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As testing for late-onset genetic conditions becomes increasingly available, concerns have been raised about the psychosocial costs of obtaining such genetic information. Anxiety and distress can result from testing that offers only probabilistic results as to whether and when the condition will develop, especially when treatment is limited or unavailable. Many have therefore urged caution regarding late-onset testing, suggesting that knowledge can sometimes be toxic. This article argues that the same circumspection does not exist with respect to prenatal testing, which has become de rigeur as a result of a complex mix of norms within the medical community, society, and the legal profession. Unfortunately, for many patients, this routinization of prenatal testing has made true choice illusive and impoverished the informed consent process. Patients often fail to consider the possibility of not undergoing testing and many are unaware of the emotional implications of such testing and are unprepared for the difficult choices they may face. The article concludes with some comments about the broader social implications of this routinization, suggesting that the diminished informed consent process has contributed to an inability to discuss the moral dimensions of reproductive technology today and in the future.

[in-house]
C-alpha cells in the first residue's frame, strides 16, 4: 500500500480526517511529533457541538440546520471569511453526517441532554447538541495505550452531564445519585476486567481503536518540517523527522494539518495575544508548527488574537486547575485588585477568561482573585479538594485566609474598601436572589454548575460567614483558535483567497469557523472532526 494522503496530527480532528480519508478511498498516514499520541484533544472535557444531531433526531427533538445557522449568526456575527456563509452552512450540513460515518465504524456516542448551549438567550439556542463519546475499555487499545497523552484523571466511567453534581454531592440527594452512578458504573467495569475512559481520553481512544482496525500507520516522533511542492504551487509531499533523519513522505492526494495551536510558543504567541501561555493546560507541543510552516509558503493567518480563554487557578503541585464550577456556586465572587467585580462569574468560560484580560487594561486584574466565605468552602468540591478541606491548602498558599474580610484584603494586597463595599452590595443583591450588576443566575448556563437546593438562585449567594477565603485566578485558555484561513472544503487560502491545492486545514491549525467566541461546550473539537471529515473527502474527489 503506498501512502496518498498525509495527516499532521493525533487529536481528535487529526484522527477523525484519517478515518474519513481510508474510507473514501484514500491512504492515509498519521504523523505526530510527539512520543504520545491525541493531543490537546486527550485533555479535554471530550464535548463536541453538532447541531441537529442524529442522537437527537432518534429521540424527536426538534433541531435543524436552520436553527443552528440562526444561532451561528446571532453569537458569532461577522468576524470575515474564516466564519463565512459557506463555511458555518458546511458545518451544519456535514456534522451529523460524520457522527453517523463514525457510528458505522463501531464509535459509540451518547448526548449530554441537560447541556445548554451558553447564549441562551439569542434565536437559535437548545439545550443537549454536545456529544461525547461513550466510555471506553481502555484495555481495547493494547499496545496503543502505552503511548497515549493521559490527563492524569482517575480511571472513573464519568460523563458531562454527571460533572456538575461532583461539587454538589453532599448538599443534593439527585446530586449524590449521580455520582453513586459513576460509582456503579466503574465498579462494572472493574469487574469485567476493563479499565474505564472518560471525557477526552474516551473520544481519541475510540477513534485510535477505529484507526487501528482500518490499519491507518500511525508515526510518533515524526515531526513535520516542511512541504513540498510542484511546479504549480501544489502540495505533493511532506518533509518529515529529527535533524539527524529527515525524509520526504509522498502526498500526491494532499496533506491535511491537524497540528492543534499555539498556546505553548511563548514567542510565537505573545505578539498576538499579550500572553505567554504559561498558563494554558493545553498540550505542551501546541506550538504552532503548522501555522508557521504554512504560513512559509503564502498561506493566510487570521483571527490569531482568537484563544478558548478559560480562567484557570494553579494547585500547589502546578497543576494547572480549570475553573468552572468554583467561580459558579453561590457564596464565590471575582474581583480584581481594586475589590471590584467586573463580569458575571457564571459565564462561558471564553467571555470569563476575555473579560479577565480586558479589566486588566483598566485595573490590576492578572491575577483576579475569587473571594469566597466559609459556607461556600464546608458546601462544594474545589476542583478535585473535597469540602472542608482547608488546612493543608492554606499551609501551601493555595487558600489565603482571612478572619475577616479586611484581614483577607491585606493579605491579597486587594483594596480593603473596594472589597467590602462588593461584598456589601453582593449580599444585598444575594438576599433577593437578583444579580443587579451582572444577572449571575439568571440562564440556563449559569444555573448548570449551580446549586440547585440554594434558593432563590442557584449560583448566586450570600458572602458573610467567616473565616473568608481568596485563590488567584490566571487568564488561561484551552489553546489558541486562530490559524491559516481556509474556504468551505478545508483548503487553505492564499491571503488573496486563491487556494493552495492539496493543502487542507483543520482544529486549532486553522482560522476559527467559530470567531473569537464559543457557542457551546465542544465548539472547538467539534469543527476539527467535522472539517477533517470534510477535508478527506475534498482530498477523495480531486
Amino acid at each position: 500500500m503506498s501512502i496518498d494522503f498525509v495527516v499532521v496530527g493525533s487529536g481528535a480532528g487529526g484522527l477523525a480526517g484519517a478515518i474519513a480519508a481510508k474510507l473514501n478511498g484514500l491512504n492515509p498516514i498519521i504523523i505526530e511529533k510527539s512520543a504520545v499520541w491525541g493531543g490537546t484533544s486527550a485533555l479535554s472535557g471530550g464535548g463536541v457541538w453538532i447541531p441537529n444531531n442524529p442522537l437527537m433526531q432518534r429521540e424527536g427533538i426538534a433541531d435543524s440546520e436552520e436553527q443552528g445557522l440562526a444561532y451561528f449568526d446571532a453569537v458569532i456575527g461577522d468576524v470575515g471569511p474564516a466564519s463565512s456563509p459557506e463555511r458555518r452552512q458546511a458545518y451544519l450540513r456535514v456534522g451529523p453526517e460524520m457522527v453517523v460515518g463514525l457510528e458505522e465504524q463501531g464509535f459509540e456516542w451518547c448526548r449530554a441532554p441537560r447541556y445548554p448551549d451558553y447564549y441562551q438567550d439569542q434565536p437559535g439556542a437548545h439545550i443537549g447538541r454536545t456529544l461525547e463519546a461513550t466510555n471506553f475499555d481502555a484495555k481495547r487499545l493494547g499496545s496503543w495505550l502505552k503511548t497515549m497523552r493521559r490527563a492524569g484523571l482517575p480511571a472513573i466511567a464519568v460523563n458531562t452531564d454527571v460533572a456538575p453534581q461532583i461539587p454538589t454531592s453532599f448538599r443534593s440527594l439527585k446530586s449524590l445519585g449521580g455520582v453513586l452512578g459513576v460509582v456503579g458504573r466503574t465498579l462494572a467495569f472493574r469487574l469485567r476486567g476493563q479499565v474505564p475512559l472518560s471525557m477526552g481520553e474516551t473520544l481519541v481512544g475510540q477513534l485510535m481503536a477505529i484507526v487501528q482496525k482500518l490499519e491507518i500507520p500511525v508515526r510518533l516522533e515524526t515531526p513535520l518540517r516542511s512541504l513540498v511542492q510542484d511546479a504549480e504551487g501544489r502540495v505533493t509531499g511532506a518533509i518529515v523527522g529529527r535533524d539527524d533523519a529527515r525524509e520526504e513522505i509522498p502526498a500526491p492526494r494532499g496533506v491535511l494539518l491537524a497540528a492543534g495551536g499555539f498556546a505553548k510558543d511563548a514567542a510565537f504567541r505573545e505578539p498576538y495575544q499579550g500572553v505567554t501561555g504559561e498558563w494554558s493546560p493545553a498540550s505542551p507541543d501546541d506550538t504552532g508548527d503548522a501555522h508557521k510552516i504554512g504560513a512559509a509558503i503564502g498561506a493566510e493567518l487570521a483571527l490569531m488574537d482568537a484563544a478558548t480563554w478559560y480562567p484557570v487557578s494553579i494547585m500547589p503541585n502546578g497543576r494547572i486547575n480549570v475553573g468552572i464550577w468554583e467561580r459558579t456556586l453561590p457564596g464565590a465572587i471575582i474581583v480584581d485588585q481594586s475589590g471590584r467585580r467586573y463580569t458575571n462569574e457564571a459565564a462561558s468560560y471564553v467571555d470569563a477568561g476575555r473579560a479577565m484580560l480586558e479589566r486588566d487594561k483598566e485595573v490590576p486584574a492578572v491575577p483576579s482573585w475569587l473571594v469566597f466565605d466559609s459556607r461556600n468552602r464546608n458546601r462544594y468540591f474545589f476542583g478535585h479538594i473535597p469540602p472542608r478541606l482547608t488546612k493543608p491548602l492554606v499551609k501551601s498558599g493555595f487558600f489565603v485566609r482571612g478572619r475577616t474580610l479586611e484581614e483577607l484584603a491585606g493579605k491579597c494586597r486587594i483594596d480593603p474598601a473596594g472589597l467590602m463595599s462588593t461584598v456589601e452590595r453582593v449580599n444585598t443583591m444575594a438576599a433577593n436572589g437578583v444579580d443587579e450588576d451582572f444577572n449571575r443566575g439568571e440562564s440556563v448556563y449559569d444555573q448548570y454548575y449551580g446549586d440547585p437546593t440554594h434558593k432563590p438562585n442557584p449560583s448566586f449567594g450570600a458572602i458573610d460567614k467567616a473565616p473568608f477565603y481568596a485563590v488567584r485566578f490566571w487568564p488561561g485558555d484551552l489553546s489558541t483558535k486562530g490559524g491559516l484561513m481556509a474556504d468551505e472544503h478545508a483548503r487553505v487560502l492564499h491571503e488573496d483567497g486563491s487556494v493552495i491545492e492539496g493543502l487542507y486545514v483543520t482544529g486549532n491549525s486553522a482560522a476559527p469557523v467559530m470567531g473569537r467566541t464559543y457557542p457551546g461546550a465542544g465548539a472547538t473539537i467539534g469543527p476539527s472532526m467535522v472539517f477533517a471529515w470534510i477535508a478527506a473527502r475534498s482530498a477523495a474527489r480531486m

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GWU Legal Studies Research Paper No. 54; GWU Law School Public Law Research Paper No. 54

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